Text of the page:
Skip Navigation LinksHome > February 2013 - Volume 19 - Issue 2 > Farnesoid X Receptor Expression Is Decreased in Colonic Muco...
Inflammatory Bowel Diseases:
doi: 10.1097/MIB.0b013e318286ff2e
Original Basic Science Articles

Farnesoid X Receptor Expression Is Decreased in Colonic Mucosa of Patients with Primary Sclerosing Cholangitis and Colitis-associated Neoplasia

Torres, Joana MD*,†; Bao, Xiuliang MS*; Iuga, Alina C. MD; Chen, Anli MS*; Harpaz, Noam MD, PhD; Ullman, Thomas MD*; Cohen, Benjamin L. MD*; Pineton de Chambrun, Guillaume MD§,‖; Asciutti, Stefania MD, PhD; Odin, Joseph A. MD**; Sachar, David B. MD*; Gaskins, H. Rex PhD††; Setchell, Kenneth PhD‡‡; Colombel, Jean-Frédéric MD, PhD*,§§; Itzkowitz, Steven H. MD*

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Abstract

Background: The expression and distribution of farnesoid X receptor (FXR) in colitis and colitis-associated neoplasia (CAN) is unknown. We investigated FXR expression in neoplastic and nonneoplastic tissue from ulcerative colitis (UC) patients, with or without primary sclerosing cholangitis (PSC), as well as the role of DNA methylation in FXR expression in colorectal cancer (CRC) cell lines.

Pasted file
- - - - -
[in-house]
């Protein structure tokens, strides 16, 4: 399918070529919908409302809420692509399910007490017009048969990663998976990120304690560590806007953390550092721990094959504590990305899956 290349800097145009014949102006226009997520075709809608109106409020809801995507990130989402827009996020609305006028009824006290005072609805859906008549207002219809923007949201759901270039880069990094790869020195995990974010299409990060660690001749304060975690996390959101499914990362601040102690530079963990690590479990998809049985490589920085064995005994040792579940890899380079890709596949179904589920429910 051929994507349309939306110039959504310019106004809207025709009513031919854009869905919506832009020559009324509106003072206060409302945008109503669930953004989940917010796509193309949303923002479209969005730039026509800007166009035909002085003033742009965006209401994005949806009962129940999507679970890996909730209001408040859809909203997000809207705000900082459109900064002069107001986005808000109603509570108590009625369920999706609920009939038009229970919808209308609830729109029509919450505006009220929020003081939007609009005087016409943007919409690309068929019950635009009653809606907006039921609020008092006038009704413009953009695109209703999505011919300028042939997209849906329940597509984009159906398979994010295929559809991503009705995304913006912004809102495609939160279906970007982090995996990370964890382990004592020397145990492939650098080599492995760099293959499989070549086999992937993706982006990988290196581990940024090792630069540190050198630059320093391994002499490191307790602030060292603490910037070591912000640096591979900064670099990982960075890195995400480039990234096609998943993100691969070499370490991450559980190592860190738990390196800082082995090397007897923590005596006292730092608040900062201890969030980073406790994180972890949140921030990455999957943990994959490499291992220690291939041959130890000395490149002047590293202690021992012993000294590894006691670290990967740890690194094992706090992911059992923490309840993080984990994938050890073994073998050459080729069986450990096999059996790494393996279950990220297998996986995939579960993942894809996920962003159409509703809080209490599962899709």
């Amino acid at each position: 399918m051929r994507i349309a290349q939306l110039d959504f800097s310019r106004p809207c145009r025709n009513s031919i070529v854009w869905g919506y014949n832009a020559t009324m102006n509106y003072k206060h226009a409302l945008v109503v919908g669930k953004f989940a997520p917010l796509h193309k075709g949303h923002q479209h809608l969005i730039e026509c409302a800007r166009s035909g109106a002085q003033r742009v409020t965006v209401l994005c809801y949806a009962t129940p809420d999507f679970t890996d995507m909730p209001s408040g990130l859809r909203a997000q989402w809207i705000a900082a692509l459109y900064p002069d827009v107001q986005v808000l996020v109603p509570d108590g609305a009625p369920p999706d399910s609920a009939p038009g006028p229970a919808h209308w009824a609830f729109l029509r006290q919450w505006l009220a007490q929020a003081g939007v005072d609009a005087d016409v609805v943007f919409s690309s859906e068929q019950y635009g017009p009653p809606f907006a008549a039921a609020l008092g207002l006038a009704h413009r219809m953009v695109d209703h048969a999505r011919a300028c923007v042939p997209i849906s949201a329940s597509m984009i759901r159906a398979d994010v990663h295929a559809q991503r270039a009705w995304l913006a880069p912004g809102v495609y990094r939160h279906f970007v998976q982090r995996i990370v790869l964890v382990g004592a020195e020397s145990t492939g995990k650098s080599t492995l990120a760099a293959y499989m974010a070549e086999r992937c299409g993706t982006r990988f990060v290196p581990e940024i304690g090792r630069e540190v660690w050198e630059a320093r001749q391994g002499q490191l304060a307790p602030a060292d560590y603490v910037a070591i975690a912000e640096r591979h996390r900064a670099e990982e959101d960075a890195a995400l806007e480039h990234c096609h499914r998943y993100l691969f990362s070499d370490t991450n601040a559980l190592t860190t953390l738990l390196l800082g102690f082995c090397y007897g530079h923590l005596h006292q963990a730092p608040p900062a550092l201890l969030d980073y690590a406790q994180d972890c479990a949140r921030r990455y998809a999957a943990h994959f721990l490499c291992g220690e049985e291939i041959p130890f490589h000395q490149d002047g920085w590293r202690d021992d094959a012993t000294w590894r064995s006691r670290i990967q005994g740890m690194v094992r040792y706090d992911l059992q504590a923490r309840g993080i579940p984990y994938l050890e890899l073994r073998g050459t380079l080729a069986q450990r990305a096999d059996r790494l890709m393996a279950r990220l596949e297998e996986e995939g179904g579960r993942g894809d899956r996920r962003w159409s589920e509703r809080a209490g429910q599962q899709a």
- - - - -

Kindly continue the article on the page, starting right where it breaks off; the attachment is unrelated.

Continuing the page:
Methods: Samples from the right (RC) and left (LC) colon of patients with UC, with and without PSC, and with or without CAN, were stained by immunohistochemistry and scored semiquantitatively for nuclear FXR expression. FXR expression was analyzed by western blot and polymerase chain reaction (PCR) in nine different CRC cell lines before and after demethylation with 5-azacytidine.

Results: In nondysplastic samples, FXR expression demonstrated a diminishing expression from proximal to distal colon (strong FXR expression: 39% RC samples vs. 14% LC samples; P = 0.007). With moderate-to-severe inflammation, FXR expression was almost always absent or weak in both UC and PSC-UC, regardless of location. With quiescent/mild inflammation, 56% of UC samples in the RC retained strong FXR expression versus 24% of PSC-UC samples (P= 0.017). FXR was absent in 72% of the neoplastic samples, with an inverse association with the grade of dysplasia. FXR expression was absent in all CRC cell lines, in some cases due to DNA methylation.

Conclusions: FXR expression is inversely correlated with neoplastic progression and severity of inflammation in UC. Patients with PSC-UC have diminished FXR expression in the proximal colon compared to UC patients. This finding could contribute to the higher risk of proximal neoplasia in PSC patients.

© Crohn's & Colitis Foundation of America, Inc.

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